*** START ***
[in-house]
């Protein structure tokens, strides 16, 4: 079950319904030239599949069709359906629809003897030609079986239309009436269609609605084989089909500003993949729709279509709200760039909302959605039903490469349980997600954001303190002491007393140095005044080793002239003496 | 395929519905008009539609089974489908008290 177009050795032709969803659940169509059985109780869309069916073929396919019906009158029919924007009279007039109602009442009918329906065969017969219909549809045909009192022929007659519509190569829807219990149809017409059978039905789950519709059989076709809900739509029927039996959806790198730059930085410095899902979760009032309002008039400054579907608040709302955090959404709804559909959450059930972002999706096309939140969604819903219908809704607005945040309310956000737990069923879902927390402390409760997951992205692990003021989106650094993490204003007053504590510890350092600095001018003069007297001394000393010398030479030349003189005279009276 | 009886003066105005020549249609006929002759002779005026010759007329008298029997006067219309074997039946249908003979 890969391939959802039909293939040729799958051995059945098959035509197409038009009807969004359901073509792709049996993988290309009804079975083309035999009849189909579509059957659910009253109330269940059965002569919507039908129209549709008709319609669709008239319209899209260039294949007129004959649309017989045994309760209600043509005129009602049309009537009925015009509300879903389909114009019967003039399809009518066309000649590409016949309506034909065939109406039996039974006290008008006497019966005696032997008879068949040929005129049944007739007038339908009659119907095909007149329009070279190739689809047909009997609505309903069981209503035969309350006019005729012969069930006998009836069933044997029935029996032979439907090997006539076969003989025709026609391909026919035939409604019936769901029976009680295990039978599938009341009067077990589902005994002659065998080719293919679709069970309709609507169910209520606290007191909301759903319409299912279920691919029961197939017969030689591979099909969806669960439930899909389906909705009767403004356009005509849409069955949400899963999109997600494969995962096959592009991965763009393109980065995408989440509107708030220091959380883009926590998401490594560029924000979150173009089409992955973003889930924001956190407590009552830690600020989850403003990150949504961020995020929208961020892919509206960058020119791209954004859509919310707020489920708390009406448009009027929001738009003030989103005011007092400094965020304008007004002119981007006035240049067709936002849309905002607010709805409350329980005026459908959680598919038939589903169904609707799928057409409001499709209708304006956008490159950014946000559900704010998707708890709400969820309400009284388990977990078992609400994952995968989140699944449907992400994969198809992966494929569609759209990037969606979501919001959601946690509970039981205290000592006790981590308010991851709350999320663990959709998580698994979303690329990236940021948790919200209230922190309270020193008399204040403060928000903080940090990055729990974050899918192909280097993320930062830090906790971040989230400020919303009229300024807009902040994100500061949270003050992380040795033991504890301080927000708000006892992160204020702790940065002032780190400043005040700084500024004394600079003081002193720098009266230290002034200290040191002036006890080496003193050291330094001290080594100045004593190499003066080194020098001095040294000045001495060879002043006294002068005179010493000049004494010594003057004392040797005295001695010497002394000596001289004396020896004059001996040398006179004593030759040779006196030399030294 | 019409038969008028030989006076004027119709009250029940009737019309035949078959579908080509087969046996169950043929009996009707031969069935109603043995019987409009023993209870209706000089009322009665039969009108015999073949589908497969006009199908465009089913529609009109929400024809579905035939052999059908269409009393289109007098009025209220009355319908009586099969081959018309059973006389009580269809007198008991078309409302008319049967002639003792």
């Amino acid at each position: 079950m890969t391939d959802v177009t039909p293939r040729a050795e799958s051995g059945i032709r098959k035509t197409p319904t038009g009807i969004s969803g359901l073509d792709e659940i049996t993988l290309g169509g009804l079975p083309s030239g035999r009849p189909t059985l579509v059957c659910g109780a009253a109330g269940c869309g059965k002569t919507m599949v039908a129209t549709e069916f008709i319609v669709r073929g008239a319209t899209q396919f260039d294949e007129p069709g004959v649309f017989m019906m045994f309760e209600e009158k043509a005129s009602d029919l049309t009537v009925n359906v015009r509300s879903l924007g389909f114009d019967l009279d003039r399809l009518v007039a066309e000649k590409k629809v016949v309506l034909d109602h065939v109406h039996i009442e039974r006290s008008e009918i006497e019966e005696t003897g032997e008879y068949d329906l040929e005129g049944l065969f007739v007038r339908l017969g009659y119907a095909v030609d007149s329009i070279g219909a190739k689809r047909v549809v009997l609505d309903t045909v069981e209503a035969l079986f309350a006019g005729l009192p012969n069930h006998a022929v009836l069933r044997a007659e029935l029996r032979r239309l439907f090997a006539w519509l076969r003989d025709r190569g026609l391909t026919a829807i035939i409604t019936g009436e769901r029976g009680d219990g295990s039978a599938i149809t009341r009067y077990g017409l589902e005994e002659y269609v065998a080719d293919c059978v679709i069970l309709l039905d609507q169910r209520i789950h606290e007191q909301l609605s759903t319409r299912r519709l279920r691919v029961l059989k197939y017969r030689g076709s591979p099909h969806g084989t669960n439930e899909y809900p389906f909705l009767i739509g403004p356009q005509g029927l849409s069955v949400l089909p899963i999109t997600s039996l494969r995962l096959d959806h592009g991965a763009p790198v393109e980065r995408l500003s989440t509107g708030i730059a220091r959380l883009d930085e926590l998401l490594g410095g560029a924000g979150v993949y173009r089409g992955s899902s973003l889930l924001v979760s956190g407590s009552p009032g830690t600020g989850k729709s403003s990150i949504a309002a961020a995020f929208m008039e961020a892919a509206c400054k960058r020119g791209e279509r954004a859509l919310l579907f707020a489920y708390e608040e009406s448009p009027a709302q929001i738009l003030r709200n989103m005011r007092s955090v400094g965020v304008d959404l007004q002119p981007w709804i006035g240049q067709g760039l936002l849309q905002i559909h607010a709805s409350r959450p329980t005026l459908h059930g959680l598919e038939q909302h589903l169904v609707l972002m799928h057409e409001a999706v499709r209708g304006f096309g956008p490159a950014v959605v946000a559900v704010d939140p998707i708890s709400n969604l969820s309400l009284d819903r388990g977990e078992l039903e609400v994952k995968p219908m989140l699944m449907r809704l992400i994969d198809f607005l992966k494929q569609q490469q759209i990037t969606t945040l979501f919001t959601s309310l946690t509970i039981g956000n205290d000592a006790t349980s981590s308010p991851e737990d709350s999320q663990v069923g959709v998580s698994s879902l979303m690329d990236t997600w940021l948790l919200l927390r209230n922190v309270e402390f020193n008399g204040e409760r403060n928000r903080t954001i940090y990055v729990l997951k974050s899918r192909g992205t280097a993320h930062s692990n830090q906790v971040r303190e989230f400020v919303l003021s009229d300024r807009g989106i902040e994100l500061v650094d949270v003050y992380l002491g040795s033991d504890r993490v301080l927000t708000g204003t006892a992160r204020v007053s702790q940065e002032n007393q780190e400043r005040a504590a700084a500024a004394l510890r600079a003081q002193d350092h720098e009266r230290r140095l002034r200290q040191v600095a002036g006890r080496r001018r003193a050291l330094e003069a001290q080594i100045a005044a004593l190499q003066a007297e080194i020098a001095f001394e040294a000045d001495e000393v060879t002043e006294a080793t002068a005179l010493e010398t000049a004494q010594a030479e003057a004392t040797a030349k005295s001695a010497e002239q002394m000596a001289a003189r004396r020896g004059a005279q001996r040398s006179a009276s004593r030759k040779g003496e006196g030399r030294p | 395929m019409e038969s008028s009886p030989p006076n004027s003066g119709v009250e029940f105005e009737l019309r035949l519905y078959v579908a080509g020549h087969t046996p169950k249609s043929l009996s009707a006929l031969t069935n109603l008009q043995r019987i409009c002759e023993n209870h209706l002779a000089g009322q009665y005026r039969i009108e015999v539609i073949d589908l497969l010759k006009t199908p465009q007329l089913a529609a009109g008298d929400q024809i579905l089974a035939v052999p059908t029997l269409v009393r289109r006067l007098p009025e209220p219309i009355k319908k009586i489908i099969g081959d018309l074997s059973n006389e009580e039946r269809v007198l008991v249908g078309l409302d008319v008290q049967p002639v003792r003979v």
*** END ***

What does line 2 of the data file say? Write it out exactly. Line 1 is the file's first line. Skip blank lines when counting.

């Protein structure tokens, strides 16, 4: 079950319904030239599949069709359906629809003897030609079986239309009436269609609605084989089909500003993949729709279509709200760039909302959605039903490469349980997600954001303190002491007393140095005044080793002239003496 | 395929519905008009539609089974489908008290 177009050795032709969803659940169509059985109780869309069916073929396919019906009158029919924007009279007039109602009442009918329906065969017969219909549809045909009192022929007659519509190569829807219990149809017409059978039905789950519709059989076709809900739509029927039996959806790198730059930085410095899902979760009032309002008039400054579907608040709302955090959404709804559909959450059930972002999706096309939140969604819903219908809704607005945040309310956000737990069923879902927390402390409760997951992205692990003021989106650094993490204003007053504590510890350092600095001018003069007297001394000393010398030479030349003189005279009276 | 009886003066105005020549249609006929002759002779005026010759007329008298029997006067219309074997039946249908003979 890969391939959802039909293939040729799958051995059945098959035509197409038009009807969004359901073509792709049996993988290309009804079975083309035999009849189909579509059957659910009253109330269940059965002569919507039908129209549709008709319609669709008239319209899209260039294949007129004959649309017989045994309760209600043509005129009602049309009537009925015009509300879903389909114009019967003039399809009518066309000649590409016949309506034909065939109406039996039974006290008008006497019966005696032997008879068949040929005129049944007739007038339908009659119907095909007149329009070279190739689809047909009997609505309903069981209503035969309350006019005729012969069930006998009836069933044997029935029996032979439907090997006539076969003989025709026609391909026919035939409604019936769901029976009680295990039978599938009341009067077990589902005994002659065998080719293919679709069970309709609507169910209520606290007191909301759903319409299912279920691919029961197939017969030689591979099909969806669960439930899909389906909705009767403004356009005509849409069955949400899963999109997600494969995962096959592009991965763009393109980065995408989440509107708030220091959380883009926590998401490594560029924000979150173009089409992955973003889930924001956190407590009552830690600020989850403003990150949504961020995020929208961020892919509206960058020119791209954004859509919310707020489920708390009406448009009027929001738009003030989103005011007092400094965020304008007004002119981007006035240049067709936002849309905002607010709805409350329980005026459908959680598919038939589903169904609707799928057409409001499709209708304006956008490159950014946000559900704010998707708890709400969820309400009284388990977990078992609400994952995968989140699944449907992400994969198809992966494929569609759209990037969606979501919001959601946690509970039981205290000592006790981590308010991851709350999320663990959709998580698994979303690329990236940021948790919200209230922190309270020193008399204040403060928000903080940090990055729990974050899918192909280097993320930062830090906790971040989230400020919303009229300024807009902040994100500061949270003050992380040795033991504890301080927000708000006892992160204020702790940065002032780190400043005040700084500024004394600079003081002193720098009266230290002034200290040191002036006890080496003193050291330094001290080594100045004593190499003066080194020098001095040294000045001495060879002043006294002068005179010493000049004494010594003057004392040797005295001695010497002394000596001289004396020896004059001996040398006179004593030759040779006196030399030294 | 019409038969008028030989006076004027119709009250029940009737019309035949078959579908080509087969046996169950043929009996009707031969069935109603043995019987409009023993209870209706000089009322009665039969009108015999073949589908497969006009199908465009089913529609009109929400024809579905035939052999059908269409009393289109007098009025209220009355319908009586099969081959018309059973006389009580269809007198008991078309409302008319049967002639003792």